Relying on Menendez, later courts have applied the distinction to patent infringement actions. See, e.g., Continental Coatings Corporation v. Metco, Inc., 464 F.2d 1375 (7th Cir. 1972); Royal-McBee Corporation v. Smith-Corona Marchant, Inc., 295 F.2d 1 (2d Cir. 1961); George J. Meyer Mfg. Co. v. Miller Mfg. Co., 24 F.2d 505 (7th Cir. 1928). A review of the cases reveals that a defense of estoppel is made out only where the following elements are proven: (1) infringement; (2) knowledge by the patent owner of the infringement; (3) conduct of the patent owner which misleads the infringer into believing that the patent owner has abandoned his patent or acquiesced in the infringement; and (4) reliance by the infringer on such conduct. Thus, it was noted by the Court in Continental Coatings Corporation v. Metco, Inc., supra:
". . . this circuit has consistently denied the patentee any relief if the evidence of unreasonable and unexcused delay also disclosed that the patentee's conduct had encouraged the belief that the infringer's business would be unmolested. In each such case the infringement notice was either withdrawn or followed by such a long period of inactivity as to justify an inference of abandonment."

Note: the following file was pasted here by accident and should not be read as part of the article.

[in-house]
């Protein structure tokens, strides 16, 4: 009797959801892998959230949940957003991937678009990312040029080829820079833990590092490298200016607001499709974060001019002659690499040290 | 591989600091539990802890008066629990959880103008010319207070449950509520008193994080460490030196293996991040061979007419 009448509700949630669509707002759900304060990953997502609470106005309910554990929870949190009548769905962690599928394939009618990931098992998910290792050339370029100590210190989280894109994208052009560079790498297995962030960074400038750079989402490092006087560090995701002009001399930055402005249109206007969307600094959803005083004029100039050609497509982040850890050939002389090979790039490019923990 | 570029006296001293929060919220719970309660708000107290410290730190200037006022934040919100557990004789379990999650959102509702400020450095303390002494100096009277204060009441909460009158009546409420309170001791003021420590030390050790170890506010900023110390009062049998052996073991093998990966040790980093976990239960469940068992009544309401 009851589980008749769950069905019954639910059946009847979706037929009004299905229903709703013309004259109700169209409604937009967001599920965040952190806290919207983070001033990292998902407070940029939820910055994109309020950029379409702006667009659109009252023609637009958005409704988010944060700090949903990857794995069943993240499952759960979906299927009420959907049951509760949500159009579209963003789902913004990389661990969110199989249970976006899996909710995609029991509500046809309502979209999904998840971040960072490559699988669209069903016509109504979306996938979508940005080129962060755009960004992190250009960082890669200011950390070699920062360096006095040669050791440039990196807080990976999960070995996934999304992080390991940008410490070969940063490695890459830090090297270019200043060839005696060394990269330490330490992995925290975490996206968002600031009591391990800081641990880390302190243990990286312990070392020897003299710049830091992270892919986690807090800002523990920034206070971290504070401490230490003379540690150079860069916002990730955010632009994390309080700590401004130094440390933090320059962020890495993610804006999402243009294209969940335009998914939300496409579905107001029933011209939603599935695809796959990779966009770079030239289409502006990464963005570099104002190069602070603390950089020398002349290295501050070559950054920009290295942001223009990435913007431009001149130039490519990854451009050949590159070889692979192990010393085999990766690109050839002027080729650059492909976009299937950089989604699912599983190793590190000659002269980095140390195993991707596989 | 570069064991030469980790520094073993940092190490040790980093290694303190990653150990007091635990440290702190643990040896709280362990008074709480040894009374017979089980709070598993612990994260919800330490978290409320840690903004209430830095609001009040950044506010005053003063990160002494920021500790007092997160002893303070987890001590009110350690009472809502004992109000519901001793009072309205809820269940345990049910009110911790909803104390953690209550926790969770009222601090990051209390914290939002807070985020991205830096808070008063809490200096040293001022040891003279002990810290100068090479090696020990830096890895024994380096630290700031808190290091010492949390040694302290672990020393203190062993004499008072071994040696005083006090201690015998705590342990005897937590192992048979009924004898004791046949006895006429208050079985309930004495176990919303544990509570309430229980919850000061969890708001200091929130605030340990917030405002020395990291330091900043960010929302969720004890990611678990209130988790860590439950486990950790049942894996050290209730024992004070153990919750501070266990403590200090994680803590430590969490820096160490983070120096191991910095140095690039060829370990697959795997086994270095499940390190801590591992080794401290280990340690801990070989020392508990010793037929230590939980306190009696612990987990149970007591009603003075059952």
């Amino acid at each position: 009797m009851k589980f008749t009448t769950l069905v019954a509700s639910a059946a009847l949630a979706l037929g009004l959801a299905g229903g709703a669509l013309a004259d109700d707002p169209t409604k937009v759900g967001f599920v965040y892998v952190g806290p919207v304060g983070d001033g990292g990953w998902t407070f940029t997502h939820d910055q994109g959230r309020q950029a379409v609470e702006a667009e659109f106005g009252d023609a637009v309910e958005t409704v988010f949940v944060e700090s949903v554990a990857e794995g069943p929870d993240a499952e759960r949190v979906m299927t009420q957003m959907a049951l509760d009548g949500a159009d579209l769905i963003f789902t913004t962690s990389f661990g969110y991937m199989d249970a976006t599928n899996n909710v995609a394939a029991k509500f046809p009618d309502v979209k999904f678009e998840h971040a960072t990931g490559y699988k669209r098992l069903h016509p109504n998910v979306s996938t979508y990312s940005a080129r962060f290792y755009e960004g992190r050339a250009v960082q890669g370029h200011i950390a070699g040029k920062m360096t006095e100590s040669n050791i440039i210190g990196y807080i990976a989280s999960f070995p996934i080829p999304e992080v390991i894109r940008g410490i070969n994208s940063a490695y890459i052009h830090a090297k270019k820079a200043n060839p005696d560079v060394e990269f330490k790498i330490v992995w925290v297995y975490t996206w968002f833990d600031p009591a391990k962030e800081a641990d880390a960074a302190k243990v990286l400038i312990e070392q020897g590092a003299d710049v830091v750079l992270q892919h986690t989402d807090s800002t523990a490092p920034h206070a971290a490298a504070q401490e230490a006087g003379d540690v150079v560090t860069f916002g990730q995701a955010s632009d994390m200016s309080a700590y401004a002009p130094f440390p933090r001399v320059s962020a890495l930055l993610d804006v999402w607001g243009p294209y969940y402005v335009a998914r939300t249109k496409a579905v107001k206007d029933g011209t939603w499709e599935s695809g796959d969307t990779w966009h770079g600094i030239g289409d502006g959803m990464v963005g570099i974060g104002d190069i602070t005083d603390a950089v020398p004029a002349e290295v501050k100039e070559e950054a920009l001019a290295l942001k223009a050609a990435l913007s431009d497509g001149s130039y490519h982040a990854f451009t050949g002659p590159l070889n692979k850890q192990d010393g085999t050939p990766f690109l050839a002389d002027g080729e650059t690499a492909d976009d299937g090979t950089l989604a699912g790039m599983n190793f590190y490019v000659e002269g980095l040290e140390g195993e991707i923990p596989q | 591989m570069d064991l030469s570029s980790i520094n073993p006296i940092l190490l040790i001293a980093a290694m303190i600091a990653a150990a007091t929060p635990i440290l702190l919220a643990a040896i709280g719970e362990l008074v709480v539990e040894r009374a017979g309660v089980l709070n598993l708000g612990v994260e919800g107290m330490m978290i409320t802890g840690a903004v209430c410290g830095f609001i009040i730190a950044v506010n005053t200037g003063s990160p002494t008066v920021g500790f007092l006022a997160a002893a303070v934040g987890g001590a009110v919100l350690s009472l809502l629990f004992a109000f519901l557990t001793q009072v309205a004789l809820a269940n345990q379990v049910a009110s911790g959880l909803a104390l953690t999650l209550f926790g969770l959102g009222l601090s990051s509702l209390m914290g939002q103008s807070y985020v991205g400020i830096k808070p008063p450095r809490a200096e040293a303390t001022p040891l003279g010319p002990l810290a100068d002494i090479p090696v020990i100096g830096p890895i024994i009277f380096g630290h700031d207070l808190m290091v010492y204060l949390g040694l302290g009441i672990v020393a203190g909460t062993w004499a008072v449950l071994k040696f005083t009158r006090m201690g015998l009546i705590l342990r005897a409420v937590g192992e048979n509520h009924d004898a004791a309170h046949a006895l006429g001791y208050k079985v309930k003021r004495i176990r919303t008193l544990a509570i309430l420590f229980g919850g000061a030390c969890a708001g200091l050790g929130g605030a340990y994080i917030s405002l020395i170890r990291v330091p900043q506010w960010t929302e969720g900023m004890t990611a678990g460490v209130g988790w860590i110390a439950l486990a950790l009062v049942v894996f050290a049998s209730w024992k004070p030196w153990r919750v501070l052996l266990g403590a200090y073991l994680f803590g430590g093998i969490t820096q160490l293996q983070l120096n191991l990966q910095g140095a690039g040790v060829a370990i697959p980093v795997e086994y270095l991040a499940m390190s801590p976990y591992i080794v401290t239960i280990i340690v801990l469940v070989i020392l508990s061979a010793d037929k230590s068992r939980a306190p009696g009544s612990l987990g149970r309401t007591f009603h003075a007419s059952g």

464 F.2d at 1380. Cases in the Third Circuit which have applied the estoppel doctrine have also relied on the patentee's notice to the infringer of his patent rights followed either by a withdrawal or a long delay by the patentee. See Westco-Chippewa Pump Co. v. Delaware Electric & Supply Co., supra. See also, Anheuser-Busch, Inc. v. DuBois Brewing Co., 175 F.2d 370 (3d Cir. 1949) (common law trade name case).